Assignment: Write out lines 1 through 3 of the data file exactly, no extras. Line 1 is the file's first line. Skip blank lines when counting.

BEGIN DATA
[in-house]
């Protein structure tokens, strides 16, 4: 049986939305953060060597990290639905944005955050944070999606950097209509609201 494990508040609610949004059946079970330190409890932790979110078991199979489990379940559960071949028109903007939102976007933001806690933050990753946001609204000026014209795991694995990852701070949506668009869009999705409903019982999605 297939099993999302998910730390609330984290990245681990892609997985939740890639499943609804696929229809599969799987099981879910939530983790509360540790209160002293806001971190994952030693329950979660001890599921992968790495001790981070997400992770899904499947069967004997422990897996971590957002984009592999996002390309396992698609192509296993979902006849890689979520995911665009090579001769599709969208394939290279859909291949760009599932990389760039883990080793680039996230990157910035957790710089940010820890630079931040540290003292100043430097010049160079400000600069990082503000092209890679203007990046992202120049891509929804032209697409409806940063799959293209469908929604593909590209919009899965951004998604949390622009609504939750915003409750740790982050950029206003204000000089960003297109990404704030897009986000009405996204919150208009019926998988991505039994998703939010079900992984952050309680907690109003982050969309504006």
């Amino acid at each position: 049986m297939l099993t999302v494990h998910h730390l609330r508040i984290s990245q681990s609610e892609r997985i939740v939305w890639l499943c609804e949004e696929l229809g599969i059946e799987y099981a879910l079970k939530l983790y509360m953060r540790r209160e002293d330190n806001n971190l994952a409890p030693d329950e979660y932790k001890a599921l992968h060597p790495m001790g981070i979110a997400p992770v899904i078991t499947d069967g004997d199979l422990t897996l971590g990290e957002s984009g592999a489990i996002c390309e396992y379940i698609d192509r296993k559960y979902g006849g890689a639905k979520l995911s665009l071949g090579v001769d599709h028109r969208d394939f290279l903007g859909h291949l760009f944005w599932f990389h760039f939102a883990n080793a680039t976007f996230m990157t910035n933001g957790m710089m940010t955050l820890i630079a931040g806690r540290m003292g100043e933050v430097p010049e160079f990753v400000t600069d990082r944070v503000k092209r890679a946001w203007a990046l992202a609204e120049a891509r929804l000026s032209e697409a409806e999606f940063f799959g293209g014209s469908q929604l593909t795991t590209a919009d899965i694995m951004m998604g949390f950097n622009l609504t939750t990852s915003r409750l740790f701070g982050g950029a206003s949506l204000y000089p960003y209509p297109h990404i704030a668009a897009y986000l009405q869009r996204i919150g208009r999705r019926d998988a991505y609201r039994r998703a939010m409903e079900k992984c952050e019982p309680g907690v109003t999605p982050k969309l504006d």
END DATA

[in-house]
């Protein structure tokens, strides 16, 4: 049986939305953060060597990290639905944005955050944070999606950097209509609201 494990508040609610949004059946079970330190409890932790979110078991199979489990379940559960071949028109903007939102976007933001806690933050990753946001609204000026014209795991694995990852701070949506668009869009999705409903019982999605 297939099993999302998910730390609330984290990245681990892609997985939740890639499943609804696929229809599969799987099981879910939530983790509360540790209160002293806001971190994952030693329950979660001890599921992968790495001790981070997400992770899904499947069967004997422990897996971590957002984009592999996002390309396992698609192509296993979902006849890689979520995911665009090579001769599709969208394939290279859909291949760009599932990389760039883990080793680039996230990157910035957790710089940010820890630079931040540290003292100043430097010049160079400000600069990082503000092209890679203007990046992202120049891509929804032209697409409806940063799959293209469908929604593909590209919009899965951004998604949390622009609504939750915003409750740790982050950029206003204000000089960003297109990404704030897009986000009405996204919150208009019926998988991505039994998703939010079900992984952050309680907690109003982050969309504006």
């Amino acid at each position: 049986m297939l099993t999302v494990h998910h730390l609330r508040i984290s990245q681990s609610e892609r997985i939740v939305w890639l499943c609804e949004e696929l229809g599969i059946e799987y099981a879910l079970k939530l983790y509360m953060r540790r209160e002293d330190n806001n971190l994952a409890p030693d329950e979660y932790k001890a599921l992968h060597p790495m001790g981070i979110a997400p992770v899904i078991t499947d069967g004997d199979l422990t897996l971590g990290e957002s984009g592999a489990i996002c390309e396992y379940i698609d192509r296993k559960y979902g006849g890689a639905k979520l995911s665009l071949g090579v001769d599709h028109r969208d394939f290279l903007g859909h291949l760009f944005w599932f990389h760039f939102a883990n080793a680039t976007f996230m990157t910035n933001g957790m710089m940010t955050l820890i630079a931040g806690r540290m003292g100043e933050v430097p010049e160079f990753v400000t600069d990082r944070v503000k092209r890679a946001w203007a990046l992202a609204e120049a891509r929804l000026s032209e697409a409806e999606f940063f799959g293209g014209s469908q929604l593909t795991t590209a919009d899965i694995m951004m998604g949390f950097n622009l609504t939750t990852s915003r409750l740790f701070g982050g950029a206003s949506l204000y000089p960003y209509p297109h990404i704030a668009a897009y986000l009405q869009r996204i919150g208009r999705r019926d998988a991505y609201r039994r998703a939010m409903e079900k992984c952050e019982p309680g907690v109003t999605p982050k969309l504006d």